Next – digestive & liver needs. If HALF (yes,”HALF” of the world’s population is already infected with H.Pylori (slide #16) – I’d remain wise to keep (what I’d argue as the most important of all “supplement”) Betaine HCL and pepsin plentiful, alongside with COQ10 as I grow older. Keep a milk thistle liver supplementation on rotation during refeed days where caloric surplus are expected. Furthermore – MSM is still something I’d take in the morning of my fasting window with plain water; though not always if budget prohibits this insurance luxury for the liver health , an anti-inflammatory and a growth hormone potentiator at bone level.

Beyond elusive benefits as painkiller, I’d continue taking aspirin. No, not the absurdly mega dose of 1.5 gram upwards per day. If challenged or asked if enteric-coated or buffered versus uncoated – I’d perhaps side lean to the plain, uncoated. Naked as is.

“Wait what – aspirin? But isn’t NSAIDS harmful???”” Pedestrian Normalcy argues. Interestingly – H pylori infection growth is actually INHIBITED by Aspirin. 

All the above <$60 supplements altogether to me is a much saner and pragmatic option than buying $25 whole kilogram of salmon. The difference is that is of longevity. One last longer for all nutritive concerns as contingency plans for month/s on end.

The other? may turn rancid by then.

6/7

For vegetables – presoak with baking soda and at least, microwave them well.

Professor Andro @ Suppversity once again, shared an interesting insight on the use of baking soda. A study suggested that soaking (practically anything GMO’ed) from vegetables to fruits in baking soda apparently helped reducing the excess pesticides.

I have thus of recent month/s adopted similar practise – I’ve presoaked all my dark greens – kales, silverbeets, etc – with water just enough to cover it, sprinkle generously with him salt and baking soda about a teaspoon worth for each big handful batch. Leave it for a good 15 minutes, drain rinse and re-store.

Alas raw vegetables have convinced me that they not sit well on my gut. All sorts of chest pains and heartburn like symptoms persist. At least – the water heavy ones – zucchinis, lettuces, cucumbers, etc convincingly and repeatedly shows this pattern. Dark and green leafy ones however are here to stay. However, from spinach to beetroot leaves – they still need cooking. 

Despite that – we’ve got one more thing to worry about. The oxalates are bit more resilient than previously thought. Boiling them – still does not escape from this peril, as the oxalate merely leaches out of it and into the water it’s boiled with. What I’d do instead is wash + squeeze and microwave.

Just like all things low carb interventions – magnesium and all round salt intakes is crucial. Particularly magnesium citrates at mitigating risks against kidney stones.

After the meal, I’d sip a warmed Apple Cider Vinegar (+ boiled water), with warmed chicken stocks,  squeeze of lemon (but be careful not to down the entire lemon in it, as that itself contains some oxalates), and him salt.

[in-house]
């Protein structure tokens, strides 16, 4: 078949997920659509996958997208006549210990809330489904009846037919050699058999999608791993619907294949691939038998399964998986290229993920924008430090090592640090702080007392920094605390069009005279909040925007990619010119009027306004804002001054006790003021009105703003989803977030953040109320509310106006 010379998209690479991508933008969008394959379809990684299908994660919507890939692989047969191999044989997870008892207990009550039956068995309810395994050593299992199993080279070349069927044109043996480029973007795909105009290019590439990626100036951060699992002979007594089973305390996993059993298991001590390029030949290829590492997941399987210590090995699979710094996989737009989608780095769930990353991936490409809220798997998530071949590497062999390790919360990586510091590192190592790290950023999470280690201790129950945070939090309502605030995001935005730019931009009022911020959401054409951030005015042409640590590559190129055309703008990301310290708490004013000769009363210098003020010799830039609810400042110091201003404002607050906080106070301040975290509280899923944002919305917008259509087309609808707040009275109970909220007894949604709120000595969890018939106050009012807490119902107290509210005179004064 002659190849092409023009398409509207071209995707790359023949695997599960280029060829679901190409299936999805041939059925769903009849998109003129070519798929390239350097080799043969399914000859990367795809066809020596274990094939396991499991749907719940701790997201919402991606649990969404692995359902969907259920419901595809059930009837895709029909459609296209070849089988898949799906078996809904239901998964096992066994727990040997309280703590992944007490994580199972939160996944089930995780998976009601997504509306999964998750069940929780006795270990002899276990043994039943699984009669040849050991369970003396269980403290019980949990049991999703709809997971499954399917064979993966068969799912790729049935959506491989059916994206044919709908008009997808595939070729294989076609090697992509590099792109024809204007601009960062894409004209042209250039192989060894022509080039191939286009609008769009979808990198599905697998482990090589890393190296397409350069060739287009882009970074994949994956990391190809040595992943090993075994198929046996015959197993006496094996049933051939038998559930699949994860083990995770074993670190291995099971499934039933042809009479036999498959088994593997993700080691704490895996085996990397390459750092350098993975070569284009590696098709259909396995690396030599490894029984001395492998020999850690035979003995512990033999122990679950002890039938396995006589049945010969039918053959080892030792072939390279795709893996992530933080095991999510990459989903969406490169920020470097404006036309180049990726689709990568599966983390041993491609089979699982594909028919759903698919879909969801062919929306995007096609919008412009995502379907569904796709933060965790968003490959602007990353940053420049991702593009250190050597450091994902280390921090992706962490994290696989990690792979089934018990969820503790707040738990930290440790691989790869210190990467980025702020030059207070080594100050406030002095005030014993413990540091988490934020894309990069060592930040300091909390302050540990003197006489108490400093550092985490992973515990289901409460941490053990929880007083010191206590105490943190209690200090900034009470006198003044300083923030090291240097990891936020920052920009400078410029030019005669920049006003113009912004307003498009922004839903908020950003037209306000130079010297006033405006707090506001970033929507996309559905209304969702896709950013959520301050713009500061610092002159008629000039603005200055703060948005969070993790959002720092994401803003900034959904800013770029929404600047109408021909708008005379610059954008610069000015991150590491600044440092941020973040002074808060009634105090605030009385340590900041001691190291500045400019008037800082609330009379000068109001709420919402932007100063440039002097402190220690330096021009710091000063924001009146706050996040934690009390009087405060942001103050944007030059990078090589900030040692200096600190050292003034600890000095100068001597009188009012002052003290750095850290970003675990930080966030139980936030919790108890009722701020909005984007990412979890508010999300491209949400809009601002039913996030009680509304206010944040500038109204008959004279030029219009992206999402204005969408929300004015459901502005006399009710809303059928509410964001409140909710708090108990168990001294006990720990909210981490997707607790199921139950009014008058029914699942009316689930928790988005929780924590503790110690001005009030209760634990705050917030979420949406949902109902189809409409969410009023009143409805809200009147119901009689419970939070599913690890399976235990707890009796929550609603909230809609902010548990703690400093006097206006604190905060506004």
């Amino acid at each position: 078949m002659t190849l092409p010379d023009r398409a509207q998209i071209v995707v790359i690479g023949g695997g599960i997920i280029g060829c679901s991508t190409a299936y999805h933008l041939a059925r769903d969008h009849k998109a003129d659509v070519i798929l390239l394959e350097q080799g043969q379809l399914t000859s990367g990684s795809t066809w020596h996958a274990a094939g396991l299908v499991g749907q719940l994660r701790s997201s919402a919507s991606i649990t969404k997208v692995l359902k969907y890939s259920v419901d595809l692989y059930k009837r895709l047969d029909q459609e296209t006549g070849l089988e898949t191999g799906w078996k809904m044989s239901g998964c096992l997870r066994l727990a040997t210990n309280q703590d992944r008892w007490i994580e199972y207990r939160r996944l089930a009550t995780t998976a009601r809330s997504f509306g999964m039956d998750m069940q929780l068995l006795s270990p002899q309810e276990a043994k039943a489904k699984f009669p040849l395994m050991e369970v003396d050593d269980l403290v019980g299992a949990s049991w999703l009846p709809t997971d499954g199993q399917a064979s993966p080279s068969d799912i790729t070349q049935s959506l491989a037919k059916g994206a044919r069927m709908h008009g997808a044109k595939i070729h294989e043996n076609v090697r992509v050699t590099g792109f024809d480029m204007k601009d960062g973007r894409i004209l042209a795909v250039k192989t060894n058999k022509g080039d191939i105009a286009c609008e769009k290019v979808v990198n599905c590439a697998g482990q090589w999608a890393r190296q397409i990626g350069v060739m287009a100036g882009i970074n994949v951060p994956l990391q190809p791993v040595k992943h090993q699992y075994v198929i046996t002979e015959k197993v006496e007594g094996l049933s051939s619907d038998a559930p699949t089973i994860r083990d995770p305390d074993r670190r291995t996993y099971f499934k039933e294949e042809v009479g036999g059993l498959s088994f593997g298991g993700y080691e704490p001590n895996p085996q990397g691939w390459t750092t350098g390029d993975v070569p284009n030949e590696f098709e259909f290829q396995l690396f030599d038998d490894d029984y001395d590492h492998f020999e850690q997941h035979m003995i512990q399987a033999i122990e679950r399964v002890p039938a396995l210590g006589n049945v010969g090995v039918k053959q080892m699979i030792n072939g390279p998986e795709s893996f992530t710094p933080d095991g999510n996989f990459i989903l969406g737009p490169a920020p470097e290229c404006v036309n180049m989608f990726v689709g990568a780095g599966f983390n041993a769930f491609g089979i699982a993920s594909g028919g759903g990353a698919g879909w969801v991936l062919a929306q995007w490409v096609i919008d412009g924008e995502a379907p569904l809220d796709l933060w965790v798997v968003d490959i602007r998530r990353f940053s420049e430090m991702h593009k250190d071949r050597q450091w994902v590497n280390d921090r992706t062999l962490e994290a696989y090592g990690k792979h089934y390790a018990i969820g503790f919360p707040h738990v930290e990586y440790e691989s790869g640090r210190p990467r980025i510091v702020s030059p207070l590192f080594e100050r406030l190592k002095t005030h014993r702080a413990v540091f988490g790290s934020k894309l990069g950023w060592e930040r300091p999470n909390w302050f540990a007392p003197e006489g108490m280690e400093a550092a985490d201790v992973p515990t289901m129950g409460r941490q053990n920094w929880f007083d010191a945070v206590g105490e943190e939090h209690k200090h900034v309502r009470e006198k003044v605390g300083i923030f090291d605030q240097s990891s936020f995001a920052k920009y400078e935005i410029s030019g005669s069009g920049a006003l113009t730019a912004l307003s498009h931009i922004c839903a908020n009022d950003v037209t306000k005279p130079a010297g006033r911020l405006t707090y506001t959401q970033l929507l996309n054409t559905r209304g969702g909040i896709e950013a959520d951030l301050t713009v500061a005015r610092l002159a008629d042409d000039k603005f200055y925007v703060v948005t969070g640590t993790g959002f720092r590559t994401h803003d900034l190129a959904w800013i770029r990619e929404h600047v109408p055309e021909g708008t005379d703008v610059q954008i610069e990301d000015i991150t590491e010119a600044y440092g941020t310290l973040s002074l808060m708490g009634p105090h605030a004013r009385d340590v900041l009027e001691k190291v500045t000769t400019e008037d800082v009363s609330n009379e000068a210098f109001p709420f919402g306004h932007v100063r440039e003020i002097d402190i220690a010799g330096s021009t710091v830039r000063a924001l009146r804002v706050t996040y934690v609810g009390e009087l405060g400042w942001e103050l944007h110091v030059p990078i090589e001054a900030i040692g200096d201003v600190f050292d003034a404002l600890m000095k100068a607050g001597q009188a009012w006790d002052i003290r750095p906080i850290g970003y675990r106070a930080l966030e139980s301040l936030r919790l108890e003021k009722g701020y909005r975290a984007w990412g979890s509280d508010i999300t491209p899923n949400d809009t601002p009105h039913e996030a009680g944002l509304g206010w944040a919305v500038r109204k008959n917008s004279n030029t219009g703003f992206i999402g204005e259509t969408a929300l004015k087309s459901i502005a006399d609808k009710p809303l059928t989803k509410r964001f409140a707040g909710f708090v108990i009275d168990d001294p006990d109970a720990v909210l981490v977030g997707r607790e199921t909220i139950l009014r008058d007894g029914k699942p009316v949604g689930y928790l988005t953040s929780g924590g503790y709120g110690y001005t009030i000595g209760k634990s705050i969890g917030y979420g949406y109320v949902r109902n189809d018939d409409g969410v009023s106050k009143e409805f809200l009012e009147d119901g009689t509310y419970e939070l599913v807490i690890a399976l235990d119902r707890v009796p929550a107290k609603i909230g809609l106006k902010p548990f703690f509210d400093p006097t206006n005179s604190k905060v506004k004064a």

7/7

Finally – add the (proper) fats to the meal.

….And this leads us to the final tradition from all my years of prior SKD – I very, very seldom – add “heated” oils on top of a dish before serving. Irrespective with or without vegetables (quasi zero-carb) – fats are need to be visible.

ALL fats onto any meals in their final state of serving, in my strict humble opinion only –  should be consumed in just their melted, warm state. Never scorched. Never charred.

So what do we do with all the fats I’ve drained earlier? Well now that the excess Omega-6 is gone and away – NOW IT’s time for me to add the oils and fats I properly should be eating. From butter, olive oils, free-range egg mayonnaise,  sour creams, etc, etc. 

Gently melt them with the meats, boiled eggs and veggies. Done. World peace. Moral pitchforks not necessary.

Eat only for and amongst your-“selves”. Not for or against other people’s beliefs or morality, for goodness sake.

 


So there you have it, a sharing of pragmatic principles in the kitchen and (brief) supplements as contingencies. Comment your thoughts down below if you have a specific workaround or cooking methodology worth sharing!
Henry Doe @ Unsplash

Thoughts on cooking (Part 2/3)

Posted on Leave a comment

Previously, I shared my own understanding that cooking facilitates all progress of surviving and learning. I assert that there is no other logical possibility for these to occur; without a nutrient being first intervened and subdued to its fully rested state both at organic (movement) and micro-organic (bacterial) level to safely sustain the benefactor (the consumer, the predator).

Now – my opinion/s on the so opposing arm of cooking. Raw foodism.

What is (right) or wrong about raw foodism?

Raw foodism argues that perfectionism already exists abundantly in nature. Should not be tampered with. Must be consumed raw. That, with veganism both synergizes together some plausible arguments, nevertheless.

My answer and opinion? There is none. But I know one thing. Everything in nature responds via provocations. I see and interpret these responses as potential sources of threat; whether inactive (dormant) or active (passive). 

Nature is not docile.

I’ve asked “God” what “He” thinks of raw foodism. No answer. Shouting loudly beyond the clouds of methane, nitrous oxide, remnants of agent orange and nuclear wastes. Nothing. But surely – those gases are all sources of threat against my lungs, reproductive, neurological and cognitive systems.

I’ve asked what “nature” thinks. Still no answer. The free roaming wild boars, kangaroos, carnivorous flowers, or the bees; doing their own thing. Nothing. But the bee stings or the carnivorous flower could one day be very threatening to an unwary child. Or that just one swift kick from the roos’ leg can easily cripple me at any moment. Okay, another provocative potentials of threat.